Review: 'The Terminal List' a military-tinged revenge thriller that tries to do too much

Mark Meszoros, The News-Herald (Willoughby, Ohio) on

Published in Entertainment News

“The Terminal List” begins with scenes of a military funeral at what appears to be Arlington National Cemetery, over the top of which we hear a bit of the Biblical story of how God instructed Gideon, a military leader, to choose the men who would fight under him.

The man saying these words, James Reece (Chris Pratt), also is a celebrated military leader, a decorated, highly experienced commander of a unit of U.S. Navy SEALS.

The often-compelling but ultimately uneven debut season of the action-thriller series — debuting this week on Prime Video and based on the novel of the same name by Jack Carr — soon takes us back in time two weeks, to show us Reese with the men under his command.

The bravado is big and the testosterone flows as Reese tells the men — men he can trust, men he considers brothers — that they have a green light for an operation to take out a chemical-warfare expert in Syria. That said, they aren’t going into a hostile spot to make a bunch of noise.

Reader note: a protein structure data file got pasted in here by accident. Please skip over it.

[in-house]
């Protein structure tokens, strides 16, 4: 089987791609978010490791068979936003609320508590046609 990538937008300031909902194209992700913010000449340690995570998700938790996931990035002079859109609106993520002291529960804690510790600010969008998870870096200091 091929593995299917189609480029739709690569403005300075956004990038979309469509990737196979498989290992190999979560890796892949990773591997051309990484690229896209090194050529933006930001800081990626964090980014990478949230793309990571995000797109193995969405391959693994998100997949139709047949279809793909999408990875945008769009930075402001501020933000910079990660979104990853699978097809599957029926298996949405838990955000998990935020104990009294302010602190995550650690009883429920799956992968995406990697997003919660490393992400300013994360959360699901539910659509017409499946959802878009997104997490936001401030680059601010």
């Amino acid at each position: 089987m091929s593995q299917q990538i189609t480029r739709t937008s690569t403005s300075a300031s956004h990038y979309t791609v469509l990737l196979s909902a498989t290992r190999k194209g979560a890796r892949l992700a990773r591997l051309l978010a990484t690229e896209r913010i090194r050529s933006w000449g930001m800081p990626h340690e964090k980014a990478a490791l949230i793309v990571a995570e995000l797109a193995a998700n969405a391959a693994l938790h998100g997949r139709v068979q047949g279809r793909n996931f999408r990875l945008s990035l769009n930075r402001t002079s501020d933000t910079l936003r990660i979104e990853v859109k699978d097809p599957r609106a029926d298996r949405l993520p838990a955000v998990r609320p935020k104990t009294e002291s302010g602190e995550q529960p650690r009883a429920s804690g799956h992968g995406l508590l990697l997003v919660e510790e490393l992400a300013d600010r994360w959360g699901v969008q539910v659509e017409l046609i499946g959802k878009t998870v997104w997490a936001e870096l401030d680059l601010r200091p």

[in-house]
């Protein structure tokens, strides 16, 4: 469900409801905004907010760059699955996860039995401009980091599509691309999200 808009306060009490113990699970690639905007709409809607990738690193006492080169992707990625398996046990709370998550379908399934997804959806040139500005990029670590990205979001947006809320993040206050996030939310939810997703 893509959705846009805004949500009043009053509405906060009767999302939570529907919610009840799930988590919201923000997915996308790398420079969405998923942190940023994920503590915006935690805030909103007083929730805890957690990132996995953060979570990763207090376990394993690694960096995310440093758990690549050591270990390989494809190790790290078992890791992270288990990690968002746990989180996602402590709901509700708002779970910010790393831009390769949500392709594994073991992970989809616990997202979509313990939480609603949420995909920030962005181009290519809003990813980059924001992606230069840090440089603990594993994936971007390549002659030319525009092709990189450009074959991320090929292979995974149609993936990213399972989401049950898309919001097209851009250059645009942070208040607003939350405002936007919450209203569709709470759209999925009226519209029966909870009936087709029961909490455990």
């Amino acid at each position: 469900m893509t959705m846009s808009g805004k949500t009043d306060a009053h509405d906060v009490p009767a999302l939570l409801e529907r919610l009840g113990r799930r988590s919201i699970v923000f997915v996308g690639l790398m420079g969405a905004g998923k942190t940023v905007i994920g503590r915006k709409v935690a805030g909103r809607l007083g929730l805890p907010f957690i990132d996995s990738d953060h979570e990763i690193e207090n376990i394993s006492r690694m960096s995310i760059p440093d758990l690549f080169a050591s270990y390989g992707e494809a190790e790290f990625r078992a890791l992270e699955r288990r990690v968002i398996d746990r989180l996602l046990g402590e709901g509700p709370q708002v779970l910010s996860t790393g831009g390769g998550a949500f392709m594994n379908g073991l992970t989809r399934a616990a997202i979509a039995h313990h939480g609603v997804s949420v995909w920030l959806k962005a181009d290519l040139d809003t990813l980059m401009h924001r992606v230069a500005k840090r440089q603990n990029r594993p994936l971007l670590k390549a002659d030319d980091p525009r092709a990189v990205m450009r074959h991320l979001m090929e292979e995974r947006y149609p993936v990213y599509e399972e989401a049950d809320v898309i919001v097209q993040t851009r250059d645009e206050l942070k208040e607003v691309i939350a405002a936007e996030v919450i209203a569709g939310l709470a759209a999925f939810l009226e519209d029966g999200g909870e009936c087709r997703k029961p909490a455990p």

“We keep it quiet — in and out,” Reese says. “No one’s gonna even know we’re there.”

Of course, we already know better.


Once the unit is inside the tunnels leading to the target — tunnels half-filled with water — the situation turns dire, and lives are lost.

Several lives.

Reese returns home, with headaches and memory issues, seemingly from a concussion. He returns to a wife, Lauren (Riley Keough, “The Devil All the Time”), and a daughter, Lucy (Arlo Mertz, “Mank”), who love him but also to government men who have questions for him about what went wrong — questions he doesn’t appreciate.

Directed by Antoine Fuqua (“Training Day,” “The Magnificent Seven”), the debut episode, “The Engram,” establishes the push-and-pull nature of the series. “The Terminal List” attempts to blend the serious issue of the mental and physical toll war takes on combatants with thrilling, at times over-the-top action sequences and a narrative that becomes increasingly far-fetched as the series runs through its eight hourlong installments.


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